• What things in your life make you rich? 
Ask students whether or not they think that Ferdinand the Bull was content with what he had in his life (meaning, satisfied with or appreciative of his life)? What can they find in the story to support this? 
Have students imagine they are in the field sitting under the tree next to Ferdinand, smelling the flowers. Divide a piece of chart paper or make four columns on the board. What do they“see,” “hear,” “smell,” and “feel?” List their responses.

How do they think Ferdinand felt when he was in the field, under the cork tree, smelling the flowers? Reinforce the concept of being content. Ferdinand was content (satisfied) with his life.
Rabbi Akiva said, “If people are satisfied with what is theirs, it is a good sign for them. If they are not satisfied with what is theirs, it is a bad sign” (Tosafot Brachot 3:3). Why is being satisfied a good thing?


Explore, Discover, and More Extension and Reinforcement Activitiesmore

Peace and Reflection Garden: Stop and Smell the Flowers
Involve students in creating a “peace garden” where they can both appreciate beauty and take time to smell the flowers. Rabbi Nachman of Bratslav encouraged people to pray in nature, to take some time every day to get away from the noise of life and spend some time along with nature. Called “Hitbodedut” this approach can be very meaningful for young children, consider researching this idea and encouraging aspects of this prayerful reflection with your students.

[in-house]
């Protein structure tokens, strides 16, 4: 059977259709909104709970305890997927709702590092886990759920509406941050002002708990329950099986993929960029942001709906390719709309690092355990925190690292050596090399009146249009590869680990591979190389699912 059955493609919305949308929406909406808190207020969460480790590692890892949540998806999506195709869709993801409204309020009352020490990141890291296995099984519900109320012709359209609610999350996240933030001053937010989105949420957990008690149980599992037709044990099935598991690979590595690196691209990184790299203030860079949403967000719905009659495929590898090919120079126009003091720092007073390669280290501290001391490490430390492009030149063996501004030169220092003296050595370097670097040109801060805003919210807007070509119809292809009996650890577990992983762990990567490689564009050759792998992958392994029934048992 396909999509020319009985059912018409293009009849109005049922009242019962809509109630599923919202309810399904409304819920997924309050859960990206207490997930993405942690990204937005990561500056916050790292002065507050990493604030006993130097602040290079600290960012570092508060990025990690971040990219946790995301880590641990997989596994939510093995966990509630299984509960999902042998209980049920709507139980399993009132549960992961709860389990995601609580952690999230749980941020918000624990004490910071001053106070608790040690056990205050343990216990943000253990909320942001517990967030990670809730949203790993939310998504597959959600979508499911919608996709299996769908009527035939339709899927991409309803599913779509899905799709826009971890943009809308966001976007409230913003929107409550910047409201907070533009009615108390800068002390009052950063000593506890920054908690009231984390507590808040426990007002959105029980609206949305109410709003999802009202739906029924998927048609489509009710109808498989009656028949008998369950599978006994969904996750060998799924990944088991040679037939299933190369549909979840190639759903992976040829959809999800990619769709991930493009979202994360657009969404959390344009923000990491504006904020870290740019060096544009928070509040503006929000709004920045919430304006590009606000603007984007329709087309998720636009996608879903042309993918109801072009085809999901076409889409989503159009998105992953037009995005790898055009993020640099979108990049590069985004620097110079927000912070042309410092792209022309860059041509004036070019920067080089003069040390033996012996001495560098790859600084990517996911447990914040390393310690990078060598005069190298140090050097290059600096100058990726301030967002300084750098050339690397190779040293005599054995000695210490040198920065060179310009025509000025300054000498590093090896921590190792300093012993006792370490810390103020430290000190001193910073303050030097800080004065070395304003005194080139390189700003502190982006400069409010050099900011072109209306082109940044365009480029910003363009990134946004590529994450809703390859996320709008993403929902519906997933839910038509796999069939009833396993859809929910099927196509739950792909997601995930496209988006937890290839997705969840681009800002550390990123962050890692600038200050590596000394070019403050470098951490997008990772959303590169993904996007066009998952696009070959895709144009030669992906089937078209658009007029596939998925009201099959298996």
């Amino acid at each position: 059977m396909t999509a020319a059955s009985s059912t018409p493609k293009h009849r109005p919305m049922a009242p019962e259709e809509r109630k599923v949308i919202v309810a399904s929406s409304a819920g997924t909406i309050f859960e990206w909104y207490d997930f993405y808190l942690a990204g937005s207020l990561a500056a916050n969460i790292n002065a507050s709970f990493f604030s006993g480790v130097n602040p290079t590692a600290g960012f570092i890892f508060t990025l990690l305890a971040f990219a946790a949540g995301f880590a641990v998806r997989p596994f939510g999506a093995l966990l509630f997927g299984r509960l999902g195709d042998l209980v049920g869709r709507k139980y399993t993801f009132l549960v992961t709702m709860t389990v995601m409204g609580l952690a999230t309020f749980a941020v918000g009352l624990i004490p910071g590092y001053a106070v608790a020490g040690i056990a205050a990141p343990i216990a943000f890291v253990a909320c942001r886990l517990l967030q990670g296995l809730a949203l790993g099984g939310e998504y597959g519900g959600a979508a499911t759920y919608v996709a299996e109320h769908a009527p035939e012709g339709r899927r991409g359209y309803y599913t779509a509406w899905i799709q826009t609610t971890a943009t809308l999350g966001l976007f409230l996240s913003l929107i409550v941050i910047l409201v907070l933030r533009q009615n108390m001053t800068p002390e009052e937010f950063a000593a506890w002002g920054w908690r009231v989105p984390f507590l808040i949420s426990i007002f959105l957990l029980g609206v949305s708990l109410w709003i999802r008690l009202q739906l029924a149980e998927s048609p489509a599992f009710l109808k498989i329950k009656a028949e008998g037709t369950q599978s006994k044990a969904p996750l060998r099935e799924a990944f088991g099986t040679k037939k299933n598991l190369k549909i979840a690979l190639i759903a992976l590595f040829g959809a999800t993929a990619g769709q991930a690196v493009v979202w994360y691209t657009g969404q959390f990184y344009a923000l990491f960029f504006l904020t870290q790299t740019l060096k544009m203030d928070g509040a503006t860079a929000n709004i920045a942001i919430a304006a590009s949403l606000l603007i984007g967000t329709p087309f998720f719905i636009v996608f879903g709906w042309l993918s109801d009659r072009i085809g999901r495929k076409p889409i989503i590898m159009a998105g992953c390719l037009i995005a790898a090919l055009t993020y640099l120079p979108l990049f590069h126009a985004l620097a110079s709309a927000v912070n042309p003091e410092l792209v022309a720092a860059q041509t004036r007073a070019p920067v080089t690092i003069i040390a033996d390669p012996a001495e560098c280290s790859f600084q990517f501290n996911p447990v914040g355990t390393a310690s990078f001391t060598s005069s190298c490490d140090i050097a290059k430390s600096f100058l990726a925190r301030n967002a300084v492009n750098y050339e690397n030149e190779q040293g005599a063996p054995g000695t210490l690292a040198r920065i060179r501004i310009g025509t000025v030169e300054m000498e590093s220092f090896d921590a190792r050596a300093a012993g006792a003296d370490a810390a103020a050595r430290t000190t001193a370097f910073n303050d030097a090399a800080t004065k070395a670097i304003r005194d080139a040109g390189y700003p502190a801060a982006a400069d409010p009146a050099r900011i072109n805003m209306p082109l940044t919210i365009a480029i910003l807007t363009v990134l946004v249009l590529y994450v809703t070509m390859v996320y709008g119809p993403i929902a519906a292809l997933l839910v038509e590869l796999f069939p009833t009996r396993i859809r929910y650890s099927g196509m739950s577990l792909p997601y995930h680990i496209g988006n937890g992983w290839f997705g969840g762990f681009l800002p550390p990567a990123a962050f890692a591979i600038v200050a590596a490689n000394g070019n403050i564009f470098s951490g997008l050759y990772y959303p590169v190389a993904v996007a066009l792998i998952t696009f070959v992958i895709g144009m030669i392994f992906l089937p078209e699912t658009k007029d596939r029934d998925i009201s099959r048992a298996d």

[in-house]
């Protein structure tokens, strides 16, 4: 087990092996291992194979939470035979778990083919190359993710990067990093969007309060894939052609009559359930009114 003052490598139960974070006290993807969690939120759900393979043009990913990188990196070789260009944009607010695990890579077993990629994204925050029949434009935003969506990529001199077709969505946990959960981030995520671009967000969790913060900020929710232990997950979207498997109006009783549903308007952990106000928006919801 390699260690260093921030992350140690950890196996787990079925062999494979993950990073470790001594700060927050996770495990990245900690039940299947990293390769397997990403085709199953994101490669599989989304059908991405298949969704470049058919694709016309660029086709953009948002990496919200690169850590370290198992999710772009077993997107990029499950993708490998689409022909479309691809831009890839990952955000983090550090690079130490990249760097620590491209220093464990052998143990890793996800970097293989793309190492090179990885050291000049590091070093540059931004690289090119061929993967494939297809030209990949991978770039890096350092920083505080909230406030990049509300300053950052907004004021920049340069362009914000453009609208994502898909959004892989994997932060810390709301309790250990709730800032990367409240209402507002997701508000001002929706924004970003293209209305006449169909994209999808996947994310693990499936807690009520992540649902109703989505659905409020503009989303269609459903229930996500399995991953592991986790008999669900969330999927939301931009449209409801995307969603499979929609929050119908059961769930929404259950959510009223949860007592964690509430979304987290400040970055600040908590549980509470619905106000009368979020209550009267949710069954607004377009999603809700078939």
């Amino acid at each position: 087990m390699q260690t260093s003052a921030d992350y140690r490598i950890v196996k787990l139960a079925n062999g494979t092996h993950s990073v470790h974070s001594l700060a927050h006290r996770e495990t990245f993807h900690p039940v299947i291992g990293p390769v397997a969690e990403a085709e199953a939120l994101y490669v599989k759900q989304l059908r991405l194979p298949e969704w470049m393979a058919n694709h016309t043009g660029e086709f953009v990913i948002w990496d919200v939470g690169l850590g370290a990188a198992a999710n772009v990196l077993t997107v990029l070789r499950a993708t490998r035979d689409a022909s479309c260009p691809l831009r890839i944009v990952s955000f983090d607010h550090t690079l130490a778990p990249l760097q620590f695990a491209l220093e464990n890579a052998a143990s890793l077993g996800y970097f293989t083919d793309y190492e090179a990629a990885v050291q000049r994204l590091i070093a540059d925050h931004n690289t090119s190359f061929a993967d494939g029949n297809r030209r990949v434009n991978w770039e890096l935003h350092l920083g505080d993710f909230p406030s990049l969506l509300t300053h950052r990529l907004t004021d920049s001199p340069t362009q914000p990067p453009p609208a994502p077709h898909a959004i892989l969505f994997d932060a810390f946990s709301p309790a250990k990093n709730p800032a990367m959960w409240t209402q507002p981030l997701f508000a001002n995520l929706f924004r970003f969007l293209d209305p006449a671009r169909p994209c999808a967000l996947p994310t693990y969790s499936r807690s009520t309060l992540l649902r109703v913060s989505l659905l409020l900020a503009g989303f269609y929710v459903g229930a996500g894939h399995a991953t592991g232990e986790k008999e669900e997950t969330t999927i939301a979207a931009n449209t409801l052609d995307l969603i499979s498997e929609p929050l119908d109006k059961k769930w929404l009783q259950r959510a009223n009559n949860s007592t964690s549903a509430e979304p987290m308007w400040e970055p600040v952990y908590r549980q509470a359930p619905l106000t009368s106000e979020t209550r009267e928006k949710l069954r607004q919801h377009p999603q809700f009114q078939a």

• Discuss with your school administrator the possibility of creating a “peace garden” on the school campus. Invite a horticulturist and/or local landscape architect to visit with your class.
  • Help students create questions to learn more about what a horticulturist and landscape architect are responsible for doing. Encourage students to discuss their visions for the garden.
  • What would students like to see in their garden (e.g., butterflies, flowers, vegetables, a bench to sit on, large rocks, etc.)? 
  • Generate a discussion with the guest speaker on such topics as, “What do plants need to survive and thrive?”; “What types of plants will grow best in the area?”; “Which locations on the school grounds would best provide the best light/shade needed?” 
  • Work together to grow and care for your garden and your community.
  • Discuss the responsibility of caring for a garden and the various “jobs” students can hold in terms of planting, watering, charting plant growth, etc. Create and display job chart which lists the title and job description of each. Periodically assign different students to them. Create additional job cards as needed.